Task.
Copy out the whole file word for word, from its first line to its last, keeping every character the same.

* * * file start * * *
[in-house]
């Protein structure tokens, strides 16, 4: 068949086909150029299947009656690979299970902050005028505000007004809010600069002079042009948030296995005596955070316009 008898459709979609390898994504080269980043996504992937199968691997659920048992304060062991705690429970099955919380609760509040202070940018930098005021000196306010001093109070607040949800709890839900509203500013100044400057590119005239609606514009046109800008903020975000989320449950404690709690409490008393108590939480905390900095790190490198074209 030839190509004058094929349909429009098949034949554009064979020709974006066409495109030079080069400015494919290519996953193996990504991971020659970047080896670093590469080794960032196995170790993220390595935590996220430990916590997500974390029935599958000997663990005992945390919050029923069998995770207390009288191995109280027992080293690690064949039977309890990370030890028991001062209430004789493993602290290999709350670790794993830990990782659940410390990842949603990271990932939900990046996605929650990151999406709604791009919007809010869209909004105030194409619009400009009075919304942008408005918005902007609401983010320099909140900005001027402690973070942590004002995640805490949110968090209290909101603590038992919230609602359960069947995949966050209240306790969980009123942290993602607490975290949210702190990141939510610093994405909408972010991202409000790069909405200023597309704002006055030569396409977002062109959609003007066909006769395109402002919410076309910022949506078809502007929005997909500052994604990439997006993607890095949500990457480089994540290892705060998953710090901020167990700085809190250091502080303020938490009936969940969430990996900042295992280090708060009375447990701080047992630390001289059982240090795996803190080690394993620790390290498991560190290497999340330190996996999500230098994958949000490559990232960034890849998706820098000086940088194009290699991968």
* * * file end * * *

[in-house]
């Protein structure tokens, strides 16, 4: 068949086909150029299947009656690979299970902050005028505000007004809010600069002079042009948030296995005596955070316009 008898459709979609390898994504080269980043996504992937199968691997659920048992304060062991705690429970099955919380609760509040202070940018930098005021000196306010001093109070607040949800709890839900509203500013100044400057590119005239609606514009046109800008903020975000989320449950404690709690409490008393108590939480905390900095790190490198074209 030839190509004058094929349909429009098949034949554009064979020709974006066409495109030079080069400015494919290519996953193996990504991971020659970047080896670093590469080794960032196995170790993220390595935590996220430990916590997500974390029935599958000997663990005992945390919050029923069998995770207390009288191995109280027992080293690690064949039977309890990370030890028991001062209430004789493993602290290999709350670790794993830990990782659940410390990842949603990271990932939900990046996605929650990151999406709604791009919007809010869209909004105030194409619009400009009075919304942008408005918005902007609401983010320099909140900005001027402690973070942590004002995640805490949110968090209290909101603590038992919230609602359960069947995949966050209240306790969980009123942290993602607490975290949210702190990141939510610093994405909408972010991202409000790069909405200023597309704002006055030569396409977002062109959609003007066909006769395109402002919410076309910022949506078809502007929005997909500052994604990439997006993607890095949500990457480089994540290892705060998953710090901020167990700085809190250091502080303020938490009936969940969430990996900042295992280090708060009375447990701080047992630390001289059982240090795996803190080690394993620790390290498991560190290497999340330190996996999500230098994958949000490559990232960034890849998706820098000086940088194009290699991968």